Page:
The Denver-based Financial Planning Association said today that it would be pursuing a multi-year advocacy effort to pursue legal recognition of the term “financial planner” through title protection. That means, ideally, a legal definition would emerge so that anybody using the title meets certain standards that protect consumers and advance the profession.

“Right now, anybody can call themselves a financial planner, and that’s the problem,” said Patrick D. Mahoney, the FPA’s chief executive officer.

The campaign outlined by the FPA appears to suggest a push toward legally restricting who can call themselves a financial planner. However, when asked directly about this, FPA officials declined to outline specific plans.

The board said 78% of its members support such title protection for “financial planner” to distinguish those using the name from other financial service providers.

What that means legally, however, is extremely thorny, and it will likely mean advocacy at the state and federal levels through both legislation and appeals to agencies like the Securities and Exchange Commission. And if past battles over fiduciary roles are any indication, there will likely be much wrangling over the “financial planner” phrase and who can use it, especially people engaging in sales and whether those sales are the best for clients or merely suitable. Such distinctions have agonized advisors and regulators alike and led to the SEC's Regulation Best Interest, which spells out how advisors are to demonstrate they are acting in the best interest of their clients when making securities recommendations.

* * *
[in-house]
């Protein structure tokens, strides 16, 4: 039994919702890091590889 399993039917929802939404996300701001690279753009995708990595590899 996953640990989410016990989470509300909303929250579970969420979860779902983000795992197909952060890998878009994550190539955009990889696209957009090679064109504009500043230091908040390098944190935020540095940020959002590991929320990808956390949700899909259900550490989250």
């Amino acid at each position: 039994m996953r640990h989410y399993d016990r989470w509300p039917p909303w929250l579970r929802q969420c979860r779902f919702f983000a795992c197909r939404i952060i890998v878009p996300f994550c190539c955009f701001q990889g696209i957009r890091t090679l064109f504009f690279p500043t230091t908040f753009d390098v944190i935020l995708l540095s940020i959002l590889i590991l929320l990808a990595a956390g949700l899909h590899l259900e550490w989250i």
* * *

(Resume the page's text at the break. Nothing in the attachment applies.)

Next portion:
Mahoney, the association’s CEO for the past two years, said in an interview with Financial Advisor that with today’s announcement, the association was merely putting a stake in the ground and that the FPA was not yet ready to discuss where and how it would wage its campaign to uphold the name.

Legally defining the financial planning profession and codifying its status at the federal level has long been advocated by both advisors and legislators. In the early 1990s, then-Rep. Rick Boucher (D., Va.) sponsored a bill to formally recognize financial planning as a profession. It won the support of many advisors and the FPA's predecessor associations, the International Association For Financial Planning and the Institute For Certified Financial Planners. The so-called Boucher Bill was never enacted.

“There’s an approach we can take federally and there’s an approach we can do state by state,” Mahoney said. “And on behalf of our members, we’re open to either approach.” He said that the association is going to build a network of like-minded entities and build out strategies. “I don’t expect us to introduce any legislation until 2024.”

The next 12 to 18 months will be used to figure out what the competencies and standards should be, he said.

The FPA said that it was making title protection the strategic focus of its advocacy for a few reasons:

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